Recipe Car SMaCs

In the fast-changing environment in which our agency works, there are some things that will stay the same and will serve to anchor the organization in chaotic times. These constitute our unique “SMaC Recipe”.  As identified in the book Great by Choice, by Jim Collins,“SMaC stands for specific, methodical and consistent. The more uncertain, fast-changing, and unforgiving your environment, the more SMaC you need to be.”

The SMaC recipe is different from goals or values. The list includes operating practices that provide guidance regarding what to do and not to do. Regardless of how our strategic goals may change over time, or how uncontrollable industry or economic variables affect our work, our SMaCs should remain largely unchanged.

Developing a SMaC recipe was initially a challenging concept for our leadership team to wrap their brain around. But after we waded through a lot of complexity, we eventually came to realize that these were simply the ground rules by which we function. I’m not sure our SMaCs exactly follow what Collins had in mind when he identified the concept through his research; but whether they are nor not, grappling with the list, and then using it along with our mission/vision/values and our strategic framework to guide our decision making, has been helpful for our team.

And the real litmus test . . . when I shared the final list with staff and asked if it sounded like us (SMaCs are real time, not aspirational), I have consistently heard a resounding “yes!” At Chaddock, we have identified the ten points below as our SMaC recipe:

  1.  The client is the family system.
  2.  Chaddock models our faith-based culture by living “the golden rule” in all our interactions.
  3.  Recognizing employees and their contributions is important.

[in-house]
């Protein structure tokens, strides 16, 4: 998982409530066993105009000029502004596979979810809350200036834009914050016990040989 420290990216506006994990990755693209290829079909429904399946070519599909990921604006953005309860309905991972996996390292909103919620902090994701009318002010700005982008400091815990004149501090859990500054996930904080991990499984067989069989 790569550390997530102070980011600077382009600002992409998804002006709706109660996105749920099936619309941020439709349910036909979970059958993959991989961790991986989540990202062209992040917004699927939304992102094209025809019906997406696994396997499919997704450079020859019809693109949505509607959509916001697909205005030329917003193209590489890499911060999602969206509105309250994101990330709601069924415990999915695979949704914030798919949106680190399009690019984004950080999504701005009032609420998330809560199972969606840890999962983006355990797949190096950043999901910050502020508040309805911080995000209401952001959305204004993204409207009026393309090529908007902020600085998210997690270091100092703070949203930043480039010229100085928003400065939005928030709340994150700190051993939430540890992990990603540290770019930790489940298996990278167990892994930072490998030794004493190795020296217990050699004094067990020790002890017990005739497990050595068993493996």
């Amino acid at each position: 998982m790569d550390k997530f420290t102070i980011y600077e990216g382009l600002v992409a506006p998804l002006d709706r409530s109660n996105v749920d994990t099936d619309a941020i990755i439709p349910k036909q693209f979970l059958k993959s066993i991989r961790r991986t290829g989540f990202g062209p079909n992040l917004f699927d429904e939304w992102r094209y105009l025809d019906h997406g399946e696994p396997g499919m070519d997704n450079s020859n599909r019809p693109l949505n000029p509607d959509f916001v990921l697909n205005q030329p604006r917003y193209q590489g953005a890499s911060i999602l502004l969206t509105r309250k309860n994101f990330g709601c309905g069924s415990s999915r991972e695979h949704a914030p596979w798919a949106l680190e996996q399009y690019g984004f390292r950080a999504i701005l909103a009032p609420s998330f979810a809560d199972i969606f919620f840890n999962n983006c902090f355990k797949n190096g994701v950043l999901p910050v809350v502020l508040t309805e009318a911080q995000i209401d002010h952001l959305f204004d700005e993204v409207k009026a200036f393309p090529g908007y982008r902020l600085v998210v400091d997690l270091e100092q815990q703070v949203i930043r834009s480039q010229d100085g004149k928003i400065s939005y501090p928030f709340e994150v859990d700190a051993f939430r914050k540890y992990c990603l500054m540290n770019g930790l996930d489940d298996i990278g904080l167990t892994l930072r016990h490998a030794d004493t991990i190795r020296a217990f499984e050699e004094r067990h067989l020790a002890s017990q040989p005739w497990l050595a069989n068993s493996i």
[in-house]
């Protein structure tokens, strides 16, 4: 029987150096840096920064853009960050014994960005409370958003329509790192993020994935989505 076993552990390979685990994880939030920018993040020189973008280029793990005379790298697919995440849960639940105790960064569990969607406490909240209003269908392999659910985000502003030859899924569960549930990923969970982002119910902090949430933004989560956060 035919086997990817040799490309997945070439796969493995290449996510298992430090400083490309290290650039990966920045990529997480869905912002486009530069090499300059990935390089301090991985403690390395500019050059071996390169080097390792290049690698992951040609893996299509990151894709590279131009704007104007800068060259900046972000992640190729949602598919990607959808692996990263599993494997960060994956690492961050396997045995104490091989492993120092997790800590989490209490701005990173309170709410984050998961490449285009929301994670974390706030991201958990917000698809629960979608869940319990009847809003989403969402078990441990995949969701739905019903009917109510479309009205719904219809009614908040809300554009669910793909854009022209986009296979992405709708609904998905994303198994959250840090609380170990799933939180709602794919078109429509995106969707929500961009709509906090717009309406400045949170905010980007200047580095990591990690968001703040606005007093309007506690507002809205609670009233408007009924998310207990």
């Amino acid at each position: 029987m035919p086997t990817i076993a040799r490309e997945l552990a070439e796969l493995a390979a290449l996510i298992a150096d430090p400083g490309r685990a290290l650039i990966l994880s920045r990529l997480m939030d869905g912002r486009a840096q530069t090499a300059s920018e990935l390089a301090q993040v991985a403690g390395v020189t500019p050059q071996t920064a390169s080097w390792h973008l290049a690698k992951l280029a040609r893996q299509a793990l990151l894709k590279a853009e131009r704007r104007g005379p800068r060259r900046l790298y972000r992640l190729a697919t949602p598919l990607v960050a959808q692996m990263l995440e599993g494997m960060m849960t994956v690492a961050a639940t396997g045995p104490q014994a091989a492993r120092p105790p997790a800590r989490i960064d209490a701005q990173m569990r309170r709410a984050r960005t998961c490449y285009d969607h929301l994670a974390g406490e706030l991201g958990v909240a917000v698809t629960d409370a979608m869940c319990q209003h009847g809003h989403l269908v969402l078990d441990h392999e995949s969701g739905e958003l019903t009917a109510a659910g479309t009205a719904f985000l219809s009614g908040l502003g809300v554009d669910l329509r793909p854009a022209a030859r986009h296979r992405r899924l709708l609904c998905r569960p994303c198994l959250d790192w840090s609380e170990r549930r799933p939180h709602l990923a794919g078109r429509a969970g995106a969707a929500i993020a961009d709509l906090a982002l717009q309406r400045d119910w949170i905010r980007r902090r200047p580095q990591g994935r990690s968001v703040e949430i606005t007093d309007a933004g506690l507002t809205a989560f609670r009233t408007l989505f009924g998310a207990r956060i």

4.  Every new program opportunity is considered through our trauma and attachment lens.
  5.  We maintain a diversified funding stream.
  6.  We seek and integrate innovative ideas, from inside and outside the human services field, to improve our effectiveness.
  7.  We use measurable data to inform our treatment, track the outcomes of our efforts and to adapt and strengthen our programs and services.
  8.  We respectfully ask and address the hard questions, and make decisions in a transparent manner.
  9.  A culture of excellence is fostered with the infusion of new knowledge through training and reflection, and communication of and support for clear goals and expectations.
  10.  We initiate and maintain strategic partnerships with other recognized leaders to maximize knowledge generation in the field of trauma and attachment.

Maybe that list doesn’t seem that earth-shattering to you, but I have found that often times the most powerful things seem pretty basic once you distill them down. One other thing . . . this list won’t work for you. The value of a SMaC Recipe lies in the fact that it highlights those things that are unique to your organization. In the same way that your strategic goals don’t (I hope!) look just like another organization’s, your “way of doing business” should be identifiable as your own as well.

SMaCing your organization isn’t easy, but it’s worth the effort.

4 thoughts on “SMaC Me

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